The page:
FIRETHORN

FAMILY: Rosaceae | GENUS: PYRACANTHA

TYPE
  • Evergreen
  • Shrubs
SUN EXPOSURE
  • Full Sun
WATER
  • Moderate Water

Plant Details

Grown for bright fruit, evergreen foliage (may be semievergreen in cold climates), versatility in the landscape, ease of culture. All grow fast and vigorously, varying in habit from upright to sprawling. All have glossy green, 1- to 4-in.- long, - to 1-in.-wide leaves that are generally oval or rounded at ends; all bear flowers and fruit on spurs along wood of last year's growth. Small, spring blooms are dull creamy white, carried in flattish clusters; they're effective thanks to their profusion. Nearly all species have needlelike thornsthus, the common name, firethorn.

The real glory of firethorns is in their thick clusters of pea-size, orange-red berries, which light up the garden for months. Selections with red, orange, or yellow berries are available; if color is important to you, buy plants when they are in fruit. Depending on selection, berries color up from late summer to mid-autumn; some types hang on until late winter, when they are cleared out by birds, storms, or decay. Dislodge old, withered or rotted berries with a jet of water or an old broom.

As shrubs and ground covers, firethorns look better and fruit more heavily if allowed to follow their natural growth habit. Prune only to check wayward branches. Plants can also be espaliered or sheared as hedges (though shearing comes at the expense of much fruit). Firethorns tolerate most soils but should not be overwatered. Two serious problems are fireblight (which can kill the plant) and scab (which causes defoliation and sooty-looking fruit); for best success, choose disease-resistant selections.

P. angustifolia 'Yukon Belle'. Zones US, MS, LS, CS; USDA 6-9. Selection of a Chinese native. To 810 ft. tall, 68 ft. wide. Bright orange berries. Quite cold hardy.

P. coccinea. SCARLET FIRETHORN. Zones US, MS, LS, CS; USDA 6-9 . From the eastern Mediterranean. Rounded growth to 810 ft. high (20 ft. trained against wall). Red-orange fruit. Best known for its cold-hardy selections, which include the following.

'Chadwickii'. Compact to 6 ft. high and spreading a few feet wider. Abundant orange-red berries.

'Red Cushion'. Spreading to 4 ft, high; 6 ft wide.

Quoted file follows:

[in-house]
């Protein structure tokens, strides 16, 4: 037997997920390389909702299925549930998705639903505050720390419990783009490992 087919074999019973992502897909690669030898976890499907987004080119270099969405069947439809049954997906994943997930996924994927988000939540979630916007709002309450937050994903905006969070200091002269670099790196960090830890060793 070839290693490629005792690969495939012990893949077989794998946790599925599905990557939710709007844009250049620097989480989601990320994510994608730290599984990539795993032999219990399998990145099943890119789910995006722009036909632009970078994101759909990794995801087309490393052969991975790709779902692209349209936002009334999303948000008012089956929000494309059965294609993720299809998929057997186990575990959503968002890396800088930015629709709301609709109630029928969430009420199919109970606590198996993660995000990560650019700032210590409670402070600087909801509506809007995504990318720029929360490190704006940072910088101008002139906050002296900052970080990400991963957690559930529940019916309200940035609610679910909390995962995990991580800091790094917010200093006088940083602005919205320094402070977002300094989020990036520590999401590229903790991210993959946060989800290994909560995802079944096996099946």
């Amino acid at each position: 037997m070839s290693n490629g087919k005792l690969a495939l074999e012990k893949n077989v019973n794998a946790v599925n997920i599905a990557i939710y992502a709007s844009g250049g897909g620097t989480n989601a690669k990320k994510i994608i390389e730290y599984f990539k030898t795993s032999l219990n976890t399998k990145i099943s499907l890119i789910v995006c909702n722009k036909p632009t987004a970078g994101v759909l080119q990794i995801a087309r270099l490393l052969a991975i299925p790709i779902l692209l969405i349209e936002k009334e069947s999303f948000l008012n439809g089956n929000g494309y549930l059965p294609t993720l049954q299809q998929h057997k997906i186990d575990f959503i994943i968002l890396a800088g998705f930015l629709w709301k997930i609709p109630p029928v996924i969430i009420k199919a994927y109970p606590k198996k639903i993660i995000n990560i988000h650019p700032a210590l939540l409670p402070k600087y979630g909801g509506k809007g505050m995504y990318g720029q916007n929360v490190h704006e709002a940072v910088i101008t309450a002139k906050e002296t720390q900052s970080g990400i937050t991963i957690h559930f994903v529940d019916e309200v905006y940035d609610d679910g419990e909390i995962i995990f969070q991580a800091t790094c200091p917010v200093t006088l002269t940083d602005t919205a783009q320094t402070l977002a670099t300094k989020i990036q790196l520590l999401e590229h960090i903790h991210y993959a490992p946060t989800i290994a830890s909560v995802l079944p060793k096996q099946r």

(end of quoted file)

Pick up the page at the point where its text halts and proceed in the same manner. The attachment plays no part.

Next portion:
'Rutgers'. To 3 ft. high, 5 ft. wide, with orange berries. Good disease resistance.

P. crenatoserrata (P. fortuneana, P. yunnanensis). CHINESE FIRETHORN. Zones MS, LS, CS; USDA 7-9. From China. Vase-shaped plant to 15 ft. tall, 10 ft. wide. Limber branches make it a good choice for espalier. Orange to coral berries last through winter.

'Graberi'. More upright than the species, with huge clusters of dark red fruit.

P. hybrids. This category includes some of the most desirable rethorns. Plants vary in size, habit, and cold hardiness.

'Apache'. Zones US, MS, LS, CS; USDA 6-9. To 5 ft. high and 6 ft. wide. Large bright red berries last well into winter. Resistant to reblight and scab.

'Fiery Cascade'. Zones US, MS, LS, CS; USDA 6-9. To 8 ft. tall, 9 ft. wide; berries turn from orange to red. Good disease resistance.

'Gold Rush'. Zones MS, LS, CS; USDA 7-9. To 10 ft, high and wide. Orange-yellow fruit. Resistant to scab.

'Mohave'. MOHAVE PYRACANTHA. Zones US, MS, LS, CS; USDA 6-9. To 12 ft. tall and wide. Heavy producer of big orange-red fruit that colors in late summer and lasts well into winter. Resistant to reblight and scab.

'Navaho'. NAVAHO PYRACANTHA. Zones US, MS, LS, CS; USDA 6-9. To 6 ft. high, 8 ft. wide. Orange-red berries. Resistant to reblight and scab.

'Red Elf'. Zones MS, LS, CS; USDA 7-9. Densely branched plant to 2 ft. high and widegood in containers. Long-lasting bright red fruit.

'Ruby Mound'. Zones MS, LS, CS; USDA 7-9. Among the most graceful of ground cover rethorns. Long, arching, drooping branches make broad mounds 212 ft. high, spreading to about 10 ft. Bright red fruit.

'Silver Lining'. Zones MS, LS, CS; USDA 7-9. Grows to 3 ft. high and wide. Green leaves with white edges. In winter, leaves turn purple with pinkish-white edges. Few berries.

'Teton'. TETON PYRACANTHA. Zones US, MS, LS, CS; USDA 6-9. Very cold hardy. Columnar growth to 12 ft. tall, 4 ft. wide. Golden yellow fruit.

'Tiny Tim'. Zones US, MS, LS, CS; USDA 6-9. Compact, small-leafed plant to 3 ft. high. Few or no thorns. Red berries. Informal low hedge, barrier, tub plant.

P. koidzumii. FORMOSA FIRETHORN. Zones LS, CS; USDA 8-9. Unruly grower to 812 ft. tall and wide. Selections are better known than the species and include the following.

'Santa Cruz' ('Santa Cruz Prostrata'). Low-growing, spreading plant, branching from base. To 6 ft. tall but easily kept below 3 ft. by pinching out the occasional upright branch. Red fruit. Plant 45 ft. apart for ground or bank cover. Very resistant to scab.

'Victory'. Vigorous growth to 10 ft. tall, 8 ft. wide. Dark red berries color late in the year but hold on well. Resistant to scab.

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